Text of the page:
The Conundrum of Being

When someone dies, there is an uncomfortable heaviness, a something-is-out-of-order inner contraction. Emotions notwithstanding, physically, there is something that feels twisted and out of place inside. It seems, perhaps for an instant, or even unconsciously, very odd to be alive.

What is that? Emotions perhaps relieve that inner incongruity, because to stick with just the physical sensation seems unbearable. To be alive and in this body suddenly seems absurd. It’s not that one wants to die, not that at all, but there is the returning awareness that the gift of life is given just as freely as it is taken away. A thing the body knows, but the mind forgets. The body revolts where the mind cannot make sense. And so we cry, or sit silently, and the knot in the stomach is loosened.

Perhaps the knot, when fully experienced, is the unraveling of all delusions of certainty. Because certainty about life and the inevitability of death cannot coexist. And when the certainty falls away, certainty of belief, of identity, of the meaning, if any, of our very existence here, when all that falls away, what is left is the unbearable lightness of being.

I am. Death puts this notion up to the bright gaze of truth. The body revolts and shudders. It is not in collusion with this assumption. When someone dies, there is a loud crack in the fundamental rigidity in this shell we call self, and all its protective beliefs and ideas. The veil of separation thins, and there is something so out of the ordinary that can be seen if one were only to look unflinchingly. To look is to commit to living and loving wholeheartedly now, without fear, without hesitation, as if there were no time, no tomorrow, nothing to lose, nothing to fear. Death behooves us to be bold,  to tell the truth.

I don’t know if any of this is true…

Not Two

Two as One, by Sherrie Lovler

“Live neither in the entanglements of outer things nor in inner feelings of emptiness.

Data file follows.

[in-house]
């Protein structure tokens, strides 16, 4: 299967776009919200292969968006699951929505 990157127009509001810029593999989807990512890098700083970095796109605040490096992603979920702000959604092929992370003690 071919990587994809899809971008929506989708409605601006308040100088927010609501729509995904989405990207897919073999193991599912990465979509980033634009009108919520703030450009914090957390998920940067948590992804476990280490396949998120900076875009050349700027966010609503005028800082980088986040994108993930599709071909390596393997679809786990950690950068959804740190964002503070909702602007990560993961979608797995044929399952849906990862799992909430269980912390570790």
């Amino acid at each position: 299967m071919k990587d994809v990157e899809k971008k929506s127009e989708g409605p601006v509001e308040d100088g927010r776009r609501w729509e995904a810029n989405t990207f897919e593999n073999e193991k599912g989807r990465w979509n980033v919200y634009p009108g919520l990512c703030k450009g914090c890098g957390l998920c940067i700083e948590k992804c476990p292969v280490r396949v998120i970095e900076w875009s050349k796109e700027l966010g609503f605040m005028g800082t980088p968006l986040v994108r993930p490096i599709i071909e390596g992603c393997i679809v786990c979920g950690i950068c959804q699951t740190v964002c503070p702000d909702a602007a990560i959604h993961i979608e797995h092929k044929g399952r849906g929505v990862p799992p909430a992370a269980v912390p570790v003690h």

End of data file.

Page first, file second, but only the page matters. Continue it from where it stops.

Be serene in the oneness of things and such erroneous views will disappear by themselves.” ~ from Faith Mind, Seng-Ts’an

“Love is one of the names we give to this recognition. It is simply not to know an other.” ~ Rupert Spira

No self does not mean nothingness, or at least that experience does not stand on its own. The discovery that there is not a separate self also coincides (not always concurrently) with the realization of who you really are. It can be seen from this everythingness that the conditions we place on love, on the “other,” are basically the best we can expect from them. If we perceive an other as untrustworthy, we are holding them to the highest standard they can maintain in our relationship with them. The other is empty save for the perceptions that make them who they are to us. That’s why conditional love fails empirically, as a concept or an experiment. The inverse is equally true. If we see them as the source of our happiness, that is what they will be…until the projection breaks down, as all projections surely must.

All of this, the perceived untrustworthiness, and the expectation that another will make you happy, comes from within, from our own sense of deficiency. The realization that there is not only no self, but no other, frees your projections, or creations, from the conditions you impose upon them. When you trust who you really are, the everything and the nothingness, you can trust another without reservation. Change your perception of the other, and they change. Not just the relationship changes (although it may), but who you are perceiving changes as well. Because there are not two. There is only the One, playing as (projecting) the many faces you see.

The conditions placed on love, loving, and being loved, arise as pointers toward the conditioning that still exists. The other exists as a mirror only as long as that reflection is necessary to see what is being shown. Look for yourself to see if you can find the self that needs to be protected, from anything, and set yourself and the illusory other free from all expectation. This is the experience of love, unconditional love.